And off-road? Well, the standard package doesn’t include low-range, but there’s still a limited-slip differential and an off-road control system that fine-tunes the various electronic systems to their optimum levels for the selected off-road conditions. With 220 mm of ground clearance, the VW Touareg is a capable SUV that can certainly take you further than others of its ilk. But if you’re the overlander type, then remember to tick the 4Xmotion box.
VW Touareg - VerdictThe new VW Touareg is an exceptionally difficult vehicle to fault. It is not only more refined than before, but also significantly more efficient, and the performance is very impressive. Of course, it doesn’t come cheap, and the price puts it near some very desirable products (see below), but those who do not fall victim to badge snobbery may very well find that it offers an unbeatable package.
- Refined, powerful engine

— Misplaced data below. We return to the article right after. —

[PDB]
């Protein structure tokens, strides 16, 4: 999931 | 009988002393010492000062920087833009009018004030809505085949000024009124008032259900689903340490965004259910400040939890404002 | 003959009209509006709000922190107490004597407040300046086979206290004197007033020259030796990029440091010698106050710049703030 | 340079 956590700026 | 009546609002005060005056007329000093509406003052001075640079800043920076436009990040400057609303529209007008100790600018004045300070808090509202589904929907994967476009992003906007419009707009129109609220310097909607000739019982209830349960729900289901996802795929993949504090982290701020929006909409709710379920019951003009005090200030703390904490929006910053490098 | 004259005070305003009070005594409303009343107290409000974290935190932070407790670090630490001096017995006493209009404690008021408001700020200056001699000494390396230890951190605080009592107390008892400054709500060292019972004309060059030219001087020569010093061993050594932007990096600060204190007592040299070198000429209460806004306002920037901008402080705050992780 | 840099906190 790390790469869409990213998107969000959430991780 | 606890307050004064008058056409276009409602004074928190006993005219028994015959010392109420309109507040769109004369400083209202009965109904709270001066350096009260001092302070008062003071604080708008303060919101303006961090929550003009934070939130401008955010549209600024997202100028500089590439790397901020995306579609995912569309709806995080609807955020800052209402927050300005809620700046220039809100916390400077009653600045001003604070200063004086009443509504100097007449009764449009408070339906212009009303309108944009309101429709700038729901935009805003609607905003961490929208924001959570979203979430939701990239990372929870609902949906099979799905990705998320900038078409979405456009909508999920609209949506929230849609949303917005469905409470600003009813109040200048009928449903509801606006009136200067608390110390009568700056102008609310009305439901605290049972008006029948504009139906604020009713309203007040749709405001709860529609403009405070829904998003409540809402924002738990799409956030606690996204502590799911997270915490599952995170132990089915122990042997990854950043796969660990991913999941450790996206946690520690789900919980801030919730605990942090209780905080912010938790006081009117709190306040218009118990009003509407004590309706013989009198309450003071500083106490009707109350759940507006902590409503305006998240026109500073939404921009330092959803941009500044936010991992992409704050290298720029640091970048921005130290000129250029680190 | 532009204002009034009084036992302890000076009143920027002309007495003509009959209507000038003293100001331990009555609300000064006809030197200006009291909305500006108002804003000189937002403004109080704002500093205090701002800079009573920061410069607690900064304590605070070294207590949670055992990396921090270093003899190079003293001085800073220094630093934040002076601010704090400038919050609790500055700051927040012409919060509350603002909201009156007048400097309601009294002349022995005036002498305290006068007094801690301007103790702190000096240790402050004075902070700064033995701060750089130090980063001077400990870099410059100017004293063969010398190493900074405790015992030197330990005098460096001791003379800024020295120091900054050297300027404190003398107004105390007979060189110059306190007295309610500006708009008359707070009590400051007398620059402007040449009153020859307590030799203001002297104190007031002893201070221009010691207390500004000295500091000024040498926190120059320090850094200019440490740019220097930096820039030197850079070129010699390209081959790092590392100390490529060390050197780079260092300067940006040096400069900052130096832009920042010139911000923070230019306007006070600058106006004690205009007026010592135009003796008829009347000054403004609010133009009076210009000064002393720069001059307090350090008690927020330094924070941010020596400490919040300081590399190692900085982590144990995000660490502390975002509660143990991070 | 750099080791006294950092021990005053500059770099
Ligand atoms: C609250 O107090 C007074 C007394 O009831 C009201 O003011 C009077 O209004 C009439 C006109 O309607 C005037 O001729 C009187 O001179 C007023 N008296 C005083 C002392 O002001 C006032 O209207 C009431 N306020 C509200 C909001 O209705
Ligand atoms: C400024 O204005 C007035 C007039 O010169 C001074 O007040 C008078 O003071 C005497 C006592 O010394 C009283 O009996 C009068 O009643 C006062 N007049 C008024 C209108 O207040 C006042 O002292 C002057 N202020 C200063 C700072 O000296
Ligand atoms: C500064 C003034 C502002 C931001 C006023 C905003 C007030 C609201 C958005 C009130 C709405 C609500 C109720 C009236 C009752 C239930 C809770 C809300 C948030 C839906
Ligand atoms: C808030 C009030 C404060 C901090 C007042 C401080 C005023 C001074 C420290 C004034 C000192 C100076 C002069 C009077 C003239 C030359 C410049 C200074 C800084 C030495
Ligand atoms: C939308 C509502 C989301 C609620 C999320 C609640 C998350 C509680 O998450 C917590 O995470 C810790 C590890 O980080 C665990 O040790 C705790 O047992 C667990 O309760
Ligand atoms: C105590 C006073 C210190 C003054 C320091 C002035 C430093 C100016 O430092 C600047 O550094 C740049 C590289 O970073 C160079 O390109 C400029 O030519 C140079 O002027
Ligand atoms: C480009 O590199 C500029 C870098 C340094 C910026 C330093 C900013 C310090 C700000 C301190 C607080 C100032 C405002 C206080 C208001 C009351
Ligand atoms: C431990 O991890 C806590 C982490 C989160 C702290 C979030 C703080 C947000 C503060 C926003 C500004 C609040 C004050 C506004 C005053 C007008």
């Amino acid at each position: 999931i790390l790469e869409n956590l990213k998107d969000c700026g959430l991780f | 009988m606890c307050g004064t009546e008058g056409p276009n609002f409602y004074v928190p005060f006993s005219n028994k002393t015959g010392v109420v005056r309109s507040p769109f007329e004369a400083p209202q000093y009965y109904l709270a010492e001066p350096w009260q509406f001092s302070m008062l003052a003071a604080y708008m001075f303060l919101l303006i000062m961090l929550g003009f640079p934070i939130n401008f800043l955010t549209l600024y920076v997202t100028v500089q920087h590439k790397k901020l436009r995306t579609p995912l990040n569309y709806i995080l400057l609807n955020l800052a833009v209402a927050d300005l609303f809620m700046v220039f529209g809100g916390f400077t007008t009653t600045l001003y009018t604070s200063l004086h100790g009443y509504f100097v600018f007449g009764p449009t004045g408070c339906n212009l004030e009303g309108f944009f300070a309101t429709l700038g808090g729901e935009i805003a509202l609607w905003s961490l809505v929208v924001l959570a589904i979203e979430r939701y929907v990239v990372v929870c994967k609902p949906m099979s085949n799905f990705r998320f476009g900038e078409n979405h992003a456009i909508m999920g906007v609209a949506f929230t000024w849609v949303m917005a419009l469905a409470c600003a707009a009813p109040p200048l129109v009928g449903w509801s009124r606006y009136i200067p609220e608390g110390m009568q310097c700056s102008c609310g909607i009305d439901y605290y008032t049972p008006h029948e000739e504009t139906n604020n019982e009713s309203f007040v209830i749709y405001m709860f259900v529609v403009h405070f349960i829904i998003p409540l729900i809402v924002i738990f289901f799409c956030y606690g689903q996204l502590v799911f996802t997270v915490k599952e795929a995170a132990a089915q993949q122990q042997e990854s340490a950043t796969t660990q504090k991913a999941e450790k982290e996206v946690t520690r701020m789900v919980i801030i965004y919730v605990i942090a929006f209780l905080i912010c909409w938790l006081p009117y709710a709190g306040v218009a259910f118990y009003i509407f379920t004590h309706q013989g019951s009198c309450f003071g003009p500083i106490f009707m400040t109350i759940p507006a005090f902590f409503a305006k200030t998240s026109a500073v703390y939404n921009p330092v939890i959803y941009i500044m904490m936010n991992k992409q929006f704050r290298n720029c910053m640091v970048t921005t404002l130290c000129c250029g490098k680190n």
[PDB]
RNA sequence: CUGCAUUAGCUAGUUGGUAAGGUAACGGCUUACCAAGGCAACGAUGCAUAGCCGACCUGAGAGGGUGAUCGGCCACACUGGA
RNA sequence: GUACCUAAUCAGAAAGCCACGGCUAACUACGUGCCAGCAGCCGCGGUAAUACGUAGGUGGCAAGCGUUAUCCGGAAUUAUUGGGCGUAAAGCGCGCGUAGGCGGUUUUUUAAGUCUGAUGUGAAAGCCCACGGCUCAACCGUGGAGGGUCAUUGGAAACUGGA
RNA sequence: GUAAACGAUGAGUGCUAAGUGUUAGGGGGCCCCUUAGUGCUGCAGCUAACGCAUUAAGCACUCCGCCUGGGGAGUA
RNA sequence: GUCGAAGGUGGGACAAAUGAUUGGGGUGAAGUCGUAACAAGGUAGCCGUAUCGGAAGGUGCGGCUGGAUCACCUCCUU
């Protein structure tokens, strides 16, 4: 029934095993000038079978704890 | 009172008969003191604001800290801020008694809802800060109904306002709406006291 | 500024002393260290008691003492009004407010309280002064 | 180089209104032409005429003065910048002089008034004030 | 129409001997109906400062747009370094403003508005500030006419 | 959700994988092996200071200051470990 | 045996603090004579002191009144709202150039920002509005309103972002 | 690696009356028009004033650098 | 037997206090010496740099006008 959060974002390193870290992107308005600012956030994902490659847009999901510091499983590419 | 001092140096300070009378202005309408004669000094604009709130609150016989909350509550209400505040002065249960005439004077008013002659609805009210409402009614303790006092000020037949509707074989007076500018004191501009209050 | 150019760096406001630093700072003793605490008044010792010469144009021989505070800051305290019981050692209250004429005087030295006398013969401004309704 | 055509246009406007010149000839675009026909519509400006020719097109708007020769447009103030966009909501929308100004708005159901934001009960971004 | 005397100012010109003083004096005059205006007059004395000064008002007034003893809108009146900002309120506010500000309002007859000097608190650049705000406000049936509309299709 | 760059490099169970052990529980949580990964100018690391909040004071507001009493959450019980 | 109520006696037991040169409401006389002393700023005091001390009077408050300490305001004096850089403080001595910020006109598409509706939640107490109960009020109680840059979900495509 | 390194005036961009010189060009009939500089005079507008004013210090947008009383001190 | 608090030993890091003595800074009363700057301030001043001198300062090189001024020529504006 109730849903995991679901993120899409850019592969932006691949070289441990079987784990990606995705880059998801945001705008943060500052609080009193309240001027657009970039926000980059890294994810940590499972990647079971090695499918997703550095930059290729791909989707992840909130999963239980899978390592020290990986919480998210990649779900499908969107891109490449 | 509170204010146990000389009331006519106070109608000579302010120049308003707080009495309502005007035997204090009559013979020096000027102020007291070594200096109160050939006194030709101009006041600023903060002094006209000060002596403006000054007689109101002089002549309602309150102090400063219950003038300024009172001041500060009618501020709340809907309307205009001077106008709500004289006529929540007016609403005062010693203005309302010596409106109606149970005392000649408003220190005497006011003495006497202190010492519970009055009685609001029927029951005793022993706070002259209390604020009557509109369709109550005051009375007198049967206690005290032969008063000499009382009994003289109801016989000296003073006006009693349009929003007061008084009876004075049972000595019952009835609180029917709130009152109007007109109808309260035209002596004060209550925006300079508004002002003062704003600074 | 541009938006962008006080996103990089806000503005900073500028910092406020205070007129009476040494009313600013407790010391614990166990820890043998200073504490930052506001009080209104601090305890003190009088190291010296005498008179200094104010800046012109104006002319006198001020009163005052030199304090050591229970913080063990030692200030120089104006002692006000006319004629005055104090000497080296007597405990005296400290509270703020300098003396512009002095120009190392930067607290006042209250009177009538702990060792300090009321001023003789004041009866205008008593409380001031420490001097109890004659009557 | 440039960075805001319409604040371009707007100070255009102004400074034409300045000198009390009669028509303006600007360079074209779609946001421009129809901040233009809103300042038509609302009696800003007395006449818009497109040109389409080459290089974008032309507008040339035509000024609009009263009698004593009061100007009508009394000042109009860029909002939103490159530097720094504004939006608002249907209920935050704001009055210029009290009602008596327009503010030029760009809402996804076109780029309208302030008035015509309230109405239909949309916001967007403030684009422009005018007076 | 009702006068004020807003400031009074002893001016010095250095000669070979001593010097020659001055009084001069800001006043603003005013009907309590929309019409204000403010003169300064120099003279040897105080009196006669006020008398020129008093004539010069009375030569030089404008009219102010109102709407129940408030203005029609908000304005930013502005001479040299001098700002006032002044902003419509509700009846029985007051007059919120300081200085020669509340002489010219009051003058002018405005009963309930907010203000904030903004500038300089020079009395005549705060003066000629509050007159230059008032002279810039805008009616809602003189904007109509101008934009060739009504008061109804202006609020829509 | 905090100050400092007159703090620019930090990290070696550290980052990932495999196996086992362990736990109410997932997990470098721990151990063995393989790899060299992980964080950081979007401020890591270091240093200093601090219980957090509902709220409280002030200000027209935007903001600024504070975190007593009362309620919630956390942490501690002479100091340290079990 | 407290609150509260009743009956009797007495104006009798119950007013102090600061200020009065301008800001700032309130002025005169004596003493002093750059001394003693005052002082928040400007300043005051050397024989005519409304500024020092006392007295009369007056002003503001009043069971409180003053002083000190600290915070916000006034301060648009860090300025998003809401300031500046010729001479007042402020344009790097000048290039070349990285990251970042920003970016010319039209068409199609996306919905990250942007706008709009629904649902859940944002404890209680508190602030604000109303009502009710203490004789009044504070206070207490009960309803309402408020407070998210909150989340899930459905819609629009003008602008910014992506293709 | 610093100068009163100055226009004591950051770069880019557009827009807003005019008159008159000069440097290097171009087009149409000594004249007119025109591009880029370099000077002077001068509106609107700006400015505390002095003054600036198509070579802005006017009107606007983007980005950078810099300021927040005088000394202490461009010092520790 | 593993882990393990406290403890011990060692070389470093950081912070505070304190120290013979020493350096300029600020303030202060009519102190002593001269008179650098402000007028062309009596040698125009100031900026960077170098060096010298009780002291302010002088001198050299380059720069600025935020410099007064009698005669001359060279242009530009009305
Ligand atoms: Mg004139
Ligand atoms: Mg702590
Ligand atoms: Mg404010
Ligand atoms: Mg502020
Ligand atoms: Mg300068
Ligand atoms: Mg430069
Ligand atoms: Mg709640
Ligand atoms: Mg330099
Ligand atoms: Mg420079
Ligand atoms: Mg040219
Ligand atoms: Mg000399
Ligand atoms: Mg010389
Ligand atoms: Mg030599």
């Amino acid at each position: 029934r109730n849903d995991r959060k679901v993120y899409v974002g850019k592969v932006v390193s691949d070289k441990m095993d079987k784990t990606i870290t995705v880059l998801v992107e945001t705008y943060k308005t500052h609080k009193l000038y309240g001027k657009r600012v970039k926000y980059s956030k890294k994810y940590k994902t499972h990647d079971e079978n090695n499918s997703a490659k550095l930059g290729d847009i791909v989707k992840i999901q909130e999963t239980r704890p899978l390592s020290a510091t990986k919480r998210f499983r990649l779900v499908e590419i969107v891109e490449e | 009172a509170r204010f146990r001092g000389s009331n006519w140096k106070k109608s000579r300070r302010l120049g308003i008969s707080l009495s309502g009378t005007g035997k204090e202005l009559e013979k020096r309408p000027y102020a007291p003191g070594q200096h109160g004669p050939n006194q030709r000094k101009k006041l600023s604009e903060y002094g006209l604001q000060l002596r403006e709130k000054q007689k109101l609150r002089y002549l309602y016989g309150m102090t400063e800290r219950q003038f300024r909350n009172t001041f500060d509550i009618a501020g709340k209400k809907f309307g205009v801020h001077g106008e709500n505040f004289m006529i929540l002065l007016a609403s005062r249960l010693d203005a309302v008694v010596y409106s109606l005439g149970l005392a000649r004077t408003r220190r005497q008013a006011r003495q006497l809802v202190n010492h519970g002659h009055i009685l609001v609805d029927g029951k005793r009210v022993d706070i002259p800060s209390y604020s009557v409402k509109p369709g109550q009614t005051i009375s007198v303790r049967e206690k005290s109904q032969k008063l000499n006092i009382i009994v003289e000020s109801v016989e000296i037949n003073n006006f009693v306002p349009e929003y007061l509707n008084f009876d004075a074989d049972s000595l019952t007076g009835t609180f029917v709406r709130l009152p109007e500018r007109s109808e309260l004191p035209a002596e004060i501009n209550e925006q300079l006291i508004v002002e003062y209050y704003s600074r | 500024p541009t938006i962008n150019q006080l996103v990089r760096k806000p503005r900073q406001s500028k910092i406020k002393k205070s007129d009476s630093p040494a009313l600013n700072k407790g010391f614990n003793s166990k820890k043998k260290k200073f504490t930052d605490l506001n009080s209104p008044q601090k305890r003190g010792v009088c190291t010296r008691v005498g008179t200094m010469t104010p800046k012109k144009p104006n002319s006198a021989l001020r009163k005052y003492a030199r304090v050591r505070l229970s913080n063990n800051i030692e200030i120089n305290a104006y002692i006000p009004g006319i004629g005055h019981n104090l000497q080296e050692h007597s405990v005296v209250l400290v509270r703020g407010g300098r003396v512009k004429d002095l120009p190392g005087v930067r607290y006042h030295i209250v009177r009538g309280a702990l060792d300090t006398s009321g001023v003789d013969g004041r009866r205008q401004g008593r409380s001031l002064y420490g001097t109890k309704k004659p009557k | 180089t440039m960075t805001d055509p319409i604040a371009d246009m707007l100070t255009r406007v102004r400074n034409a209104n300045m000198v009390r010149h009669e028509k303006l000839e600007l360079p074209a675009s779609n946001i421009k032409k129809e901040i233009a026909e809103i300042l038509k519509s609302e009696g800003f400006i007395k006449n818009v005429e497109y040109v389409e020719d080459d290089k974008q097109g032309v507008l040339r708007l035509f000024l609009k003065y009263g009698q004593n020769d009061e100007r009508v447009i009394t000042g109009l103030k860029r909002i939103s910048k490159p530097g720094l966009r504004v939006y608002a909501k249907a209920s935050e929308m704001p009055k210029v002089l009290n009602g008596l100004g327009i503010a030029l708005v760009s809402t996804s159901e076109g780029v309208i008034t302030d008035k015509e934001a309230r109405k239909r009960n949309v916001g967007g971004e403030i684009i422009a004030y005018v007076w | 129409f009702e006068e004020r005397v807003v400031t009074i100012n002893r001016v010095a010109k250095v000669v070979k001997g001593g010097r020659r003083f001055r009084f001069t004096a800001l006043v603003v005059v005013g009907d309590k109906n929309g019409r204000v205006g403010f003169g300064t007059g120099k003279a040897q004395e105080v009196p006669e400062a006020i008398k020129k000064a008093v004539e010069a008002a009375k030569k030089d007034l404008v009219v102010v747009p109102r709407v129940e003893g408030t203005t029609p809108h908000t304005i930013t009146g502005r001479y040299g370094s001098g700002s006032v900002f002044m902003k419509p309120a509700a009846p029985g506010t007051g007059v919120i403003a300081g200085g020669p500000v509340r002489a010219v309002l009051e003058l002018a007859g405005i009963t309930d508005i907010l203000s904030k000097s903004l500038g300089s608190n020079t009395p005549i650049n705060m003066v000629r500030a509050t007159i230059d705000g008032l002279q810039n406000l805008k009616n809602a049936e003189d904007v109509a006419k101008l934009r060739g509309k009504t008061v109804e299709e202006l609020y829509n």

- Luxurious, comfortable cabin
- Ride/handling balance
- Not much!
Engine: 3,0-litre, V6, turbodiesel
Power: 176 kW @ 4 000 rpm
Torque: 550 Nm @ 2 000 rpm
Transmission: Eight-speed automatic
Wheels: 17-inch alloy
Top speed: 218 km/h
0-100 km/h: 7,8 seconds
Fuel economy: 7,4 litres/100 km
- BMW X5 xDrive30d Steptronic: BMW’s new X5 is a superb machine all-round with exceptionally polished on-road dynamics and a very well-made cabin. It’s not a serious off-roader, but for most potential buyers that’s not a concern. Great engine, too.
- Mercedes-Benz ML350 CDI 7G-tronic: The latest M-Class is a vastly more refined and sophisticated machine than its predecessor. In ML350CDI guise it is also exceptionally nice to drive, with a good balance of power and economy, as well as ride and handling. Should offer superior resale value.
- Toyota Land Cruiser Prado 3,0dt TX Auto: An imposing vehicle that offers superb off-road ability, a very spacious seven-seat cabin and a bullet-proof reputation. But the interior ergonomics are a mess and it’s not as refined on-road as most of its rivals.